Pretty great week this week! The last week of my first transfer! How crazy is that?! One elder in my district is training this next transfer so I'm excited since I won't be the new guy anymore. We will meet him on Thursday morning at district meeting. Funny to read Sam's emails and compare it to what we did in the MTC. A lot of it is the same. We spent a lot of time in the piano room listening to one Elder practice as we studied. I can't believe it has already been a month since you entered the MTC! Time flies by!I don't have my calendar with me so I can't remember what I did each day of the week. We had zone conference on Thursday which was awesome! Learned a lot and met some new missionaries from the Solano zone. Learned a lot of great lessons on our language study, obedience, and how to find people to teach. Also got recognized for my birthday, even though I wasn't even a missionary yet, so I got a cool temple recommend holder. Today was Banaue day (rice terraces)! We went to Jollibee to eat breakfast early this morning at 3:00am then left from the church at 4:00am. Since the whole zone can't fit inside the jeepney some people had to ride on top which was a ton of fun.....for the beginning at least. It was cool looking at the stars as we drove down the road but the top was very uncomfortable. It took around 3 and a half hours to get there. View was awesome but Elder Brandon and I didn't waste any time before we started our hike. We walked so much since it was both of our first times going. Pretty great day! Because of Banaue I don't have very much time to email so it is a short one this week but it was a good week! Love you all!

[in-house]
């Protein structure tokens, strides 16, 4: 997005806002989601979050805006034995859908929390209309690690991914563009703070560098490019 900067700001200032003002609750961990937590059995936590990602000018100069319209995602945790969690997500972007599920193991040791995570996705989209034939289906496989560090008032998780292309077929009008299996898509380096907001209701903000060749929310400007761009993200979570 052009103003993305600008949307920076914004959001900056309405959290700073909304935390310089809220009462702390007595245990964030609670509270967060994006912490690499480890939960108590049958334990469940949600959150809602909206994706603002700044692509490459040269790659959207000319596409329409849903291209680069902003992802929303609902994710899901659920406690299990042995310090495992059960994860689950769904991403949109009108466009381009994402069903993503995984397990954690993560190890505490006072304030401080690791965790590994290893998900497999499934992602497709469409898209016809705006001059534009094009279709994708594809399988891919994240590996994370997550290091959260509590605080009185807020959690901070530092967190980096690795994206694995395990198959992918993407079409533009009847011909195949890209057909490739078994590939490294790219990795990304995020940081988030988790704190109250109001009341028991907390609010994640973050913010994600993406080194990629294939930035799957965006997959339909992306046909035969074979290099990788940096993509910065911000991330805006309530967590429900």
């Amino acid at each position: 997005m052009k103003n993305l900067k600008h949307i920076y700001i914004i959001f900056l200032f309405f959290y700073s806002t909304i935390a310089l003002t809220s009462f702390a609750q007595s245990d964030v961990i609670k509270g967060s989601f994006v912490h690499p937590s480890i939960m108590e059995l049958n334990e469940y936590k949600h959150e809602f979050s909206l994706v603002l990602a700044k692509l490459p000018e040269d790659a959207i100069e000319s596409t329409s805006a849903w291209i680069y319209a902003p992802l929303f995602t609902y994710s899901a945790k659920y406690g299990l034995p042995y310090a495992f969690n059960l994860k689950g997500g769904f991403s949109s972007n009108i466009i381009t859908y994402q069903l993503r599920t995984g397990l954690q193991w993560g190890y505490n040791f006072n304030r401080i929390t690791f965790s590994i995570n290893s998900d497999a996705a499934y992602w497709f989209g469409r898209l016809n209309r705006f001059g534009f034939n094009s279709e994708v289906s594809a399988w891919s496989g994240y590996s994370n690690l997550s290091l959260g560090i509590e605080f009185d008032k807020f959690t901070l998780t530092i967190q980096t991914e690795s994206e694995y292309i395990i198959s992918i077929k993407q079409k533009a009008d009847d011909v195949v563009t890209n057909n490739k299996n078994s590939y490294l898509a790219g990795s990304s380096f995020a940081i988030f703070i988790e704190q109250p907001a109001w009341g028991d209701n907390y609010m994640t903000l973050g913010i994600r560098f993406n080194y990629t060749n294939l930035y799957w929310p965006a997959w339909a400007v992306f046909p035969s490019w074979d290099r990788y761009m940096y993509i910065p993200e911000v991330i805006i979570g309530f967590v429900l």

Love Elder Haacke
About the Banaue Rice Terraces (Below Pictures):
The Banaue Rice Terraces (Filipino: Hagdan-hagdang Palayan ng Banawe) are 2,000-year-old terraces that were carved into the mountains of Ifugao in the Philippines by ancestors of the indigenous people. The Rice Terraces are commonly referred to by Filipinos as the "Eighth Wonder of the World". It is commonly thought that the terraces were built with minimal equipment, largely by hand. The terraces are located approximately 5000 ft above sea level. They are fed by an ancient irrigation system from the rainforests above the terraces. It is said that if the steps were put end to end, it would encircle half the globe. Locals to this day still plant rice and vegetables on the terraces.